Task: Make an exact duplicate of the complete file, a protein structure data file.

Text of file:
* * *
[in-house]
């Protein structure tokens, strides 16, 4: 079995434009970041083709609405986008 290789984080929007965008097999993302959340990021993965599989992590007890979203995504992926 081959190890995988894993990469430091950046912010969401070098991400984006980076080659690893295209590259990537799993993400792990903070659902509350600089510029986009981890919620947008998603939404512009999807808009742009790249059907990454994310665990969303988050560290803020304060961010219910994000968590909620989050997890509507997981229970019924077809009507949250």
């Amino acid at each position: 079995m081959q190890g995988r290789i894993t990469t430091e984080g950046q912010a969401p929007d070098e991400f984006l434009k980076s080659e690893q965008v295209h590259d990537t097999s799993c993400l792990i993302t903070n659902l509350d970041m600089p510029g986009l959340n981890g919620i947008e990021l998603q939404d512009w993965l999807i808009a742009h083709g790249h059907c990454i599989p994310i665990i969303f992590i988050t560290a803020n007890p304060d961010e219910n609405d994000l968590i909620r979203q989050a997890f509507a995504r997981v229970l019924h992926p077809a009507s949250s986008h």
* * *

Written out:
[in-house]
């Protein structure tokens, strides 16, 4: 079995434009970041083709609405986008 290789984080929007965008097999993302959340990021993965599989992590007890979203995504992926 081959190890995988894993990469430091950046912010969401070098991400984006980076080659690893295209590259990537799993993400792990903070659902509350600089510029986009981890919620947008998603939404512009999807808009742009790249059907990454994310665990969303988050560290803020304060961010219910994000968590909620989050997890509507997981229970019924077809009507949250």
């Amino acid at each position: 079995m081959q190890g995988r290789i894993t990469t430091e984080g950046q912010a969401p929007d070098e991400f984006l434009k980076s080659e690893q965008v295209h590259d990537t097999s799993c993400l792990i993302t903070n659902l509350d970041m600089p510029g986009l959340n981890g919620i947008e990021l998603q939404d512009w993965l999807i808009a742009h083709g790249h059907c990454i599989p994310i665990i969303f992590i988050t560290a803020n007890p304060d961010e219910n609405d994000l968590i909620r979203q989050a997890f509507a995504r997981v229970l019924h992926p077809a009507s949250s986008h």